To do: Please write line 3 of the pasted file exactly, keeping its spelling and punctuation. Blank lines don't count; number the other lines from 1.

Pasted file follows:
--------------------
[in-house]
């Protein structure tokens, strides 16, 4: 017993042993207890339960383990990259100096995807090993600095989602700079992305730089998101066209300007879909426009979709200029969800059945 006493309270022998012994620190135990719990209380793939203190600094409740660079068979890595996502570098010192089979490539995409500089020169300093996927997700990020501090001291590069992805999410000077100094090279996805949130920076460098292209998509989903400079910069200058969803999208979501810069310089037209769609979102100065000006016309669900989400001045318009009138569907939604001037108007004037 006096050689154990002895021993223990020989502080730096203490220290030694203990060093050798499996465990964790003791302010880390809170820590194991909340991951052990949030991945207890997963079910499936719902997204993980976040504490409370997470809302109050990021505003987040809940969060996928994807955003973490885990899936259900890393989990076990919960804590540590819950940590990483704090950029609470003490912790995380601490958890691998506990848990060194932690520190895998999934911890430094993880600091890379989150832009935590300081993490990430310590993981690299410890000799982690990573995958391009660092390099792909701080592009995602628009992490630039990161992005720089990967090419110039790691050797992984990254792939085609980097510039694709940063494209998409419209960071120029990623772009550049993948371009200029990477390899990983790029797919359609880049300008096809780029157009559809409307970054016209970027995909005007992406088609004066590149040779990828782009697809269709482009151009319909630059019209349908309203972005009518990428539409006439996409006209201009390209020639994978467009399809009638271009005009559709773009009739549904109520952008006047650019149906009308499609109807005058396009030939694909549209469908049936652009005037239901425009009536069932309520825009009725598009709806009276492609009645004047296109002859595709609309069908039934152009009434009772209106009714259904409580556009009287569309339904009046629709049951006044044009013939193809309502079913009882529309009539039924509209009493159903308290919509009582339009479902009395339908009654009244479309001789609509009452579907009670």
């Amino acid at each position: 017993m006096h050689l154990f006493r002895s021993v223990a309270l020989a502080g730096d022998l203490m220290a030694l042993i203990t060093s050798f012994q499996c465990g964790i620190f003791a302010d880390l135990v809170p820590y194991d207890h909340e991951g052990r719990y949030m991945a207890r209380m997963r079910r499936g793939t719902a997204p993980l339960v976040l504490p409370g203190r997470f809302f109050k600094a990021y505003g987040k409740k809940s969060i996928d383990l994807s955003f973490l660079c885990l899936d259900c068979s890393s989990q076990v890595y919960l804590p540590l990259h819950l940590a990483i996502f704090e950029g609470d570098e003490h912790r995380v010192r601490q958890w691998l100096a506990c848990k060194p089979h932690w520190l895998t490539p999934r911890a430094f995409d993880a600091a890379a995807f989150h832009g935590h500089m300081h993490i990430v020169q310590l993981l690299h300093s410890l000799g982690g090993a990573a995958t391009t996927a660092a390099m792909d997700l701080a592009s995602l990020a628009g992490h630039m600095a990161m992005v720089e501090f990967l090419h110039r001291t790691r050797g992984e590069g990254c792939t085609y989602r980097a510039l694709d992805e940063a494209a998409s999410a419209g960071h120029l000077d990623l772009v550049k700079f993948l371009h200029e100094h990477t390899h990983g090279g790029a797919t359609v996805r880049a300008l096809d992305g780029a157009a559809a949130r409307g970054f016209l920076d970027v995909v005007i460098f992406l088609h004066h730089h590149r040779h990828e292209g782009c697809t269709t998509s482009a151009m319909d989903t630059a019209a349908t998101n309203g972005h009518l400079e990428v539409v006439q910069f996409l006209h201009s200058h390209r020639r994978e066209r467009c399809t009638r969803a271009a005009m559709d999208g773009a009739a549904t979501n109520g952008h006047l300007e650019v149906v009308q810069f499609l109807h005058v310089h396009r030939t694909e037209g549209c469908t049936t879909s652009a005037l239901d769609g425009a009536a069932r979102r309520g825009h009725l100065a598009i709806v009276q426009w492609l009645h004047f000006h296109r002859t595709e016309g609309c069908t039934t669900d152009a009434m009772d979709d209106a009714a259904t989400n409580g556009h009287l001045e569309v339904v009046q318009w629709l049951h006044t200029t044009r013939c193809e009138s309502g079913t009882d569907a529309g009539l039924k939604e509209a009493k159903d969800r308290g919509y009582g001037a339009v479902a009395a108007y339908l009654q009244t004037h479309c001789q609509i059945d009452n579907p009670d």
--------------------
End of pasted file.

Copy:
């Amino acid at each position: 017993m006096h050689l154990f006493r002895s021993v223990a309270l020989a502080g730096d022998l203490m220290a030694l042993i203990t060093s050798f012994q499996c465990g964790i620190f003791a302010d880390l135990v809170p820590y194991d207890h909340e991951g052990r719990y949030m991945a207890r209380m997963r079910r499936g793939t719902a997204p993980l339960v976040l504490p409370g203190r997470f809302f109050k600094a990021y505003g987040k409740k809940s969060i996928d383990l994807s955003f973490l660079c885990l899936d259900c068979s890393s989990q076990v890595y919960l804590p540590l990259h819950l940590a990483i996502f704090e950029g609470d570098e003490h912790r995380v010192r601490q958890w691998l100096a506990c848990k060194p089979h932690w520190l895998t490539p999934r911890a430094f995409d993880a600091a890379a995807f989150h832009g935590h500089m300081h993490i990430v020169q310590l993981l690299h300093s410890l000799g982690g090993a990573a995958t391009t996927a660092a390099m792909d997700l701080a592009s995602l990020a628009g992490h630039m600095a990161m992005v720089e501090f990967l090419h110039r001291t790691r050797g992984e590069g990254c792939t085609y989602r980097a510039l694709d992805e940063a494209a998409s999410a419209g960071h120029l000077d990623l772009v550049k700079f993948l371009h200029e100094h990477t390899h990983g090279g790029a797919t359609v996805r880049a300008l096809d992305g780029a157009a559809a949130r409307g970054f016209l920076d970027v995909v005007i460098f992406l088609h004066h730089h590149r040779h990828e292209g782009c697809t269709t998509s482009a151009m319909d989903t630059a019209a349908t998101n309203g972005h009518l400079e990428v539409v006439q910069f996409l006209h201009s200058h390209r020639r994978e066209r467009c399809t009638r969803a271009a005009m559709d999208g773009a009739a549904t979501n109520g952008h006047l300007e650019v149906v009308q810069f499609l109807h005058v310089h396009r030939t694909e037209g549209c469908t049936t879909s652009a005037l239901d769609g425009a009536a069932r979102r309520g825009h009725l100065a598009i709806v009276q426009w492609l009645h004047f000006h296109r002859t595709e016309g609309c069908t039934t669900d152009a009434m009772d979709d209106a009714a259904t989400n409580g556009h009287l001045e569309v339904v009046q318009w629709l049951h006044t200029t044009r013939c193809e009138s309502g079913t009882d569907a529309g009539l039924k939604e509209a009493k159903d969800r308290g919509y009582g001037a339009v479902a009395a108007y339908l009654q009244t004037h479309c001789q609509i059945d009452n579907p009670d």